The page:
"I think it's a great honor to go," McClendon said. "It's a chance to see if I can handle it -- going long into the season. We'll see what happens."
In the first of what will be an offseason-long series of Brewers.com "Six-packs," McClendon answers six questions about his long year and what he's looking forward to when it's over:
You're pitching by far the longest season of your life. How does the arm feel?
So far, I feel strong -- stronger than I usually feel at this time of the year. Usually, there's some kind of fatigue, but I feel like I'm still going well. It's definitely the work I've put in. I didn't know what to expect when I got up to the big leagues.
When you arrived, what did you find?
Trevor Hoffman's routine. We were running out there every day. That's really helped, and it's something I decided I was going to stick with through the Fall League. I had no idea what I was in for when I showed up in Milwaukee the first day, running on two-hours' sleep trying to get out there. Boom, right away we were out there running around.
Do you remember what that first "Camp Hoffman" workout entailed?
Distance running, around the parking lot in Milwaukee. We're usually out there for an hour total, and it's a mixture of everything -- some running long, some sprints, some ab work, some other drills. It was kind of surprising because usually, late in the season, you tone things down, and those guys were almost building up again. It really helped.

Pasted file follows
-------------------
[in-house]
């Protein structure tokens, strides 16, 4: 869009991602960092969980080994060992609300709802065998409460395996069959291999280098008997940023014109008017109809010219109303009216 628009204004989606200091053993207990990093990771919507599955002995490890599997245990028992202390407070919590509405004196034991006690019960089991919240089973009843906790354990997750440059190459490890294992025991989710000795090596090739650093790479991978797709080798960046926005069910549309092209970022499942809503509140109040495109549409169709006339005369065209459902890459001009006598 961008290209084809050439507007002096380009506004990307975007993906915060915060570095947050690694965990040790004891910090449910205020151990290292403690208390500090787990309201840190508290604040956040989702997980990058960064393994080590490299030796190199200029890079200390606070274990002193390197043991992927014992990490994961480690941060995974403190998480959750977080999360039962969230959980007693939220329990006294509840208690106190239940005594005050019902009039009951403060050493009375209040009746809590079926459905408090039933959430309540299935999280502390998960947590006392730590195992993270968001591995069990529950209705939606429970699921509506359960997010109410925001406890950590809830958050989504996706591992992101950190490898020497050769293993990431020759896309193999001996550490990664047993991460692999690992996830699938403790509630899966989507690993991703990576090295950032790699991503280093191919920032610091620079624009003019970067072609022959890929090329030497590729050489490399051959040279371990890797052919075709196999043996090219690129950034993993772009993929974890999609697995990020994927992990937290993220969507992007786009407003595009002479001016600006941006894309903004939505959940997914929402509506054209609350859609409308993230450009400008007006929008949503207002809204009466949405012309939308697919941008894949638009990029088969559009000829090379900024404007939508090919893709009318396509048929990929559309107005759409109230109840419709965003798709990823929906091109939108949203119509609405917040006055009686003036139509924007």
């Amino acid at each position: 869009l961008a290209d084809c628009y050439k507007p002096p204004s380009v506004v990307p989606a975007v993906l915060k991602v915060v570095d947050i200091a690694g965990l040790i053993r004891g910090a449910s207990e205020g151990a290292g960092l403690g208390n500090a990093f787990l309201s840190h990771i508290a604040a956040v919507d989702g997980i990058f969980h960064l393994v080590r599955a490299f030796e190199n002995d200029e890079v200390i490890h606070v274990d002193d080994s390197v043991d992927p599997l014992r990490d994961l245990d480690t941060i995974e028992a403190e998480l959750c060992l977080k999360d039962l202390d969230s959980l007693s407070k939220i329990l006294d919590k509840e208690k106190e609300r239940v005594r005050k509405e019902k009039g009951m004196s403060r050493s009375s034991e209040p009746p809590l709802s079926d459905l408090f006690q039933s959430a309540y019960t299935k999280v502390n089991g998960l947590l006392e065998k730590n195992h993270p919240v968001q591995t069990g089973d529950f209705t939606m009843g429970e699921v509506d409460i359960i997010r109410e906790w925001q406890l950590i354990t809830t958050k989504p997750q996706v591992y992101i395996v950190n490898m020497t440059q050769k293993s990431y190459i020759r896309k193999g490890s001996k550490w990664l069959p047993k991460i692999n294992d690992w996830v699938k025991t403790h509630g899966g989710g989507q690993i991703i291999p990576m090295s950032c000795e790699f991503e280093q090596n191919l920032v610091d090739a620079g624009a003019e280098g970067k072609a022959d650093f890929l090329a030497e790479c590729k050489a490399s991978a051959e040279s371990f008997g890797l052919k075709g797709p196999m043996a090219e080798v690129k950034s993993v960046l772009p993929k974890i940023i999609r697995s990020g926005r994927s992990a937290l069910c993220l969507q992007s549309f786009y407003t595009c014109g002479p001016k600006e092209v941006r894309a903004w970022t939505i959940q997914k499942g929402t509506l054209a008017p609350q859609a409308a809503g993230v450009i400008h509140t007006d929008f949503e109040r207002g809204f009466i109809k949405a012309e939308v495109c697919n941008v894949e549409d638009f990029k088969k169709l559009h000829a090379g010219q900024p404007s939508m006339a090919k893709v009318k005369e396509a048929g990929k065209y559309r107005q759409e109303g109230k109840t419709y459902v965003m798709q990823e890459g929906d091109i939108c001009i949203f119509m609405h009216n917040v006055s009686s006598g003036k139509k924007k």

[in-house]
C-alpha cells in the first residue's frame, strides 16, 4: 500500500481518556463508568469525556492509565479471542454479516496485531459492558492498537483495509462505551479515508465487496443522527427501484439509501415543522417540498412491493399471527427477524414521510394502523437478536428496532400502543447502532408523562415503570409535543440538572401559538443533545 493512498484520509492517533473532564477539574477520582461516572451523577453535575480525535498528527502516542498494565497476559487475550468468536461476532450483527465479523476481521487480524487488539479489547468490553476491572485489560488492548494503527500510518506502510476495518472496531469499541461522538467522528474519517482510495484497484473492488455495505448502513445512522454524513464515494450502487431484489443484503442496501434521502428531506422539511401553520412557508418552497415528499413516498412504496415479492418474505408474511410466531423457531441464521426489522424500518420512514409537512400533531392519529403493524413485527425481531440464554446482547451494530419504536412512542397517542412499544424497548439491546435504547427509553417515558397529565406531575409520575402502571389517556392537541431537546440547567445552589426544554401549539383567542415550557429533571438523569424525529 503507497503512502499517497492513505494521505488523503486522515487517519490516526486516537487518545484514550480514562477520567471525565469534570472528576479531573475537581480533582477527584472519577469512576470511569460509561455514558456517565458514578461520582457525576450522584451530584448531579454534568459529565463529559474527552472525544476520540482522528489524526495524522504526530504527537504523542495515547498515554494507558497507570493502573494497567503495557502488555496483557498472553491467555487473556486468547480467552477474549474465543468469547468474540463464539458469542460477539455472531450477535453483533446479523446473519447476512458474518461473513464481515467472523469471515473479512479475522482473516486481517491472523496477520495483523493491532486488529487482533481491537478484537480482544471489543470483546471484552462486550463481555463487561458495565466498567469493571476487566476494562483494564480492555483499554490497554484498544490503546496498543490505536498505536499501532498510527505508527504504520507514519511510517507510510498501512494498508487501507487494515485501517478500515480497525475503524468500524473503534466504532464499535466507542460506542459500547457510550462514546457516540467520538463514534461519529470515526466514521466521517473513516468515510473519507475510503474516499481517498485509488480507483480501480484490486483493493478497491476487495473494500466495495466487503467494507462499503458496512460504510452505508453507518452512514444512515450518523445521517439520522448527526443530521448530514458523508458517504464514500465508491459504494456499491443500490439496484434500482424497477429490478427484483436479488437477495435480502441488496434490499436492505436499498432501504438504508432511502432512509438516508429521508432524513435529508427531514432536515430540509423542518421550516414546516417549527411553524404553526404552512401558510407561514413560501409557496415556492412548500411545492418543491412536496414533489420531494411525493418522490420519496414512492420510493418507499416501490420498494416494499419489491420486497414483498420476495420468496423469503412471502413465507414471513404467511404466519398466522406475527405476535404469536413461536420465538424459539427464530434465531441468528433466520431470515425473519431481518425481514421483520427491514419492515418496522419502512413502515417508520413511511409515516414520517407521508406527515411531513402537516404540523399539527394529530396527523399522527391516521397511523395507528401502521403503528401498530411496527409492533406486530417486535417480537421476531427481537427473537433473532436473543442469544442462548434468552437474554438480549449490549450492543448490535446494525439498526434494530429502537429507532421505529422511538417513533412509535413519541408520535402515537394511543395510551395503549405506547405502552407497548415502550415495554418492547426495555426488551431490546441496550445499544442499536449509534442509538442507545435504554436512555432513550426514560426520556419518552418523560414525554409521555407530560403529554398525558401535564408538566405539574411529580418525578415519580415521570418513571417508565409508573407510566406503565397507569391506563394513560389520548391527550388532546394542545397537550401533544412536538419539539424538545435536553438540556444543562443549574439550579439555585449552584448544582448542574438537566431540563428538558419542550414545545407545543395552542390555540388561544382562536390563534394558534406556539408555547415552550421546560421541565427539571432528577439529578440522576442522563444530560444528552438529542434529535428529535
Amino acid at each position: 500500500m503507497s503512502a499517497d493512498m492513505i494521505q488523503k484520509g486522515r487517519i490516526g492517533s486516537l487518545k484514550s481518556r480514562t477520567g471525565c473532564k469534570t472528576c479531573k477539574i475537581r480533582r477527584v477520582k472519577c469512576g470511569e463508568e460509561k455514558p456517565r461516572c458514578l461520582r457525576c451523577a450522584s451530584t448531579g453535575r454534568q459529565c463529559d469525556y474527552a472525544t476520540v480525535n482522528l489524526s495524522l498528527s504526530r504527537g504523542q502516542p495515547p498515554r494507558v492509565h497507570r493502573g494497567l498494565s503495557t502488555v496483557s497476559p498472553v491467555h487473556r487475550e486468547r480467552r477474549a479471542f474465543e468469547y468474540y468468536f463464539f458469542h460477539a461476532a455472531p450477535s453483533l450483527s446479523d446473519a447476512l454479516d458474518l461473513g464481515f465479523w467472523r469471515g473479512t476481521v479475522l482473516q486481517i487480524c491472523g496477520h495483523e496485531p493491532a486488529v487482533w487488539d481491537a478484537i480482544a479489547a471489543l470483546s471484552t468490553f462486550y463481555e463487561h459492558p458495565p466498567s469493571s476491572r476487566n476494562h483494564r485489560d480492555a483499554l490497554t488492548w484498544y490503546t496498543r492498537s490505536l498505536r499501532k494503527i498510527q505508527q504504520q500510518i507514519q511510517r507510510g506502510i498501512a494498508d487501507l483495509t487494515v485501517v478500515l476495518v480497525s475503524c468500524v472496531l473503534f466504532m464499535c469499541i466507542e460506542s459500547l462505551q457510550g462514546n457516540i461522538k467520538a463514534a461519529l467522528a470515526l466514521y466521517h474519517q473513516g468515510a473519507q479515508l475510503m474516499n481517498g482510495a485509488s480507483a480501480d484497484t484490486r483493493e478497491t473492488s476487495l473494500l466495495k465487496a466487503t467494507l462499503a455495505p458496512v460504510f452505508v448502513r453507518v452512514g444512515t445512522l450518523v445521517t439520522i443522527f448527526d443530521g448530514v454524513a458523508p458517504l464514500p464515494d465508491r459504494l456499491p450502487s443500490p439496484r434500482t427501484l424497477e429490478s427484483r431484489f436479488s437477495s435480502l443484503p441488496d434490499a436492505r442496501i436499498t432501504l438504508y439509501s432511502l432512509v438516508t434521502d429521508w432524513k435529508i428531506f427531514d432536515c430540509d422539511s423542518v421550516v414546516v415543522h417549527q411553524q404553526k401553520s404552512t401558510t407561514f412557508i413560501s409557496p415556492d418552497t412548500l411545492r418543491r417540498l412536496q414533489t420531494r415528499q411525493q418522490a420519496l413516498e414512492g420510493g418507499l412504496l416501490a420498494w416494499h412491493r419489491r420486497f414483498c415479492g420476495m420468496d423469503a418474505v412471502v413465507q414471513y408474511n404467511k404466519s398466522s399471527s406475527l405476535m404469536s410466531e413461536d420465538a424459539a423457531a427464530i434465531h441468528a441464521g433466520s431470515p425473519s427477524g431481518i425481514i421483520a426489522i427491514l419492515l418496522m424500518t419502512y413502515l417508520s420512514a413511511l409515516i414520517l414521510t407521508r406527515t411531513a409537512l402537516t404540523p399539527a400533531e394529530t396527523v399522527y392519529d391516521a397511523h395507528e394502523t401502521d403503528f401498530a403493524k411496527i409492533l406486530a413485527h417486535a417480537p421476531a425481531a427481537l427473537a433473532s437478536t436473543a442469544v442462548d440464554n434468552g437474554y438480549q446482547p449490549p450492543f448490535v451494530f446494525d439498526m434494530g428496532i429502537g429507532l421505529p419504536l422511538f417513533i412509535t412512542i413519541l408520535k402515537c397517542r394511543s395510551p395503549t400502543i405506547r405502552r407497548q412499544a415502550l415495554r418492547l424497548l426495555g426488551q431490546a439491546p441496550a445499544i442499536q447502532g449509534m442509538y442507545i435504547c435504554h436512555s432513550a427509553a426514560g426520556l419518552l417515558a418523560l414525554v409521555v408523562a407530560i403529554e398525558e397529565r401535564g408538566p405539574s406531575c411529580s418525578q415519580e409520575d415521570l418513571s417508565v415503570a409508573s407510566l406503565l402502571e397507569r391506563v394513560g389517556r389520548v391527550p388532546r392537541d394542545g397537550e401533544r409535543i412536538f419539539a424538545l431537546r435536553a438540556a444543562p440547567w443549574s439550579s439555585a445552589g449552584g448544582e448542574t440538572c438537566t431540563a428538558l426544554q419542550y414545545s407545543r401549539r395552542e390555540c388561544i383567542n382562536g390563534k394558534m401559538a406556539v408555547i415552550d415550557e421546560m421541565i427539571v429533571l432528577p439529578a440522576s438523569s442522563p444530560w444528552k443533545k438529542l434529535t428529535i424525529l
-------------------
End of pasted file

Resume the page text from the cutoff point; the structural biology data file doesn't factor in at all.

How much do you think those workouts are a part of Hoffman's longevity?
He was probably more in-shape than all of us. He does those workouts without breaking a sweat. Watching him definitely gets you going and makes you work harder.
Did you surprise yourself with your success this season?
I never would have thought the year would go like it did. Starting off in Nashville and then being a [Minor League] All-Star halfway through the year, and things just kept on rolling. Everything fell into place. I've shown them a little bit of what I can do, but I think I have a lot more to prove, to be honest. But they know my face now.
When you finally put down the baseball, what are your offseason plans?
I'm going to spend most of the offseason [at home in Corpus Cristi, Texas] fishing out on the bay. It's real nice down there all winter. I didn't know anyone down there when I moved last winter, but I made some connections and ran into (Padres reliever) Mike Adams, who is from the same area. I'll give him a call when I get back to town and we'll get out there. I'm looking forward to it.
You can follow all of the action in the Arizona Fall League in a special section at MLB.com.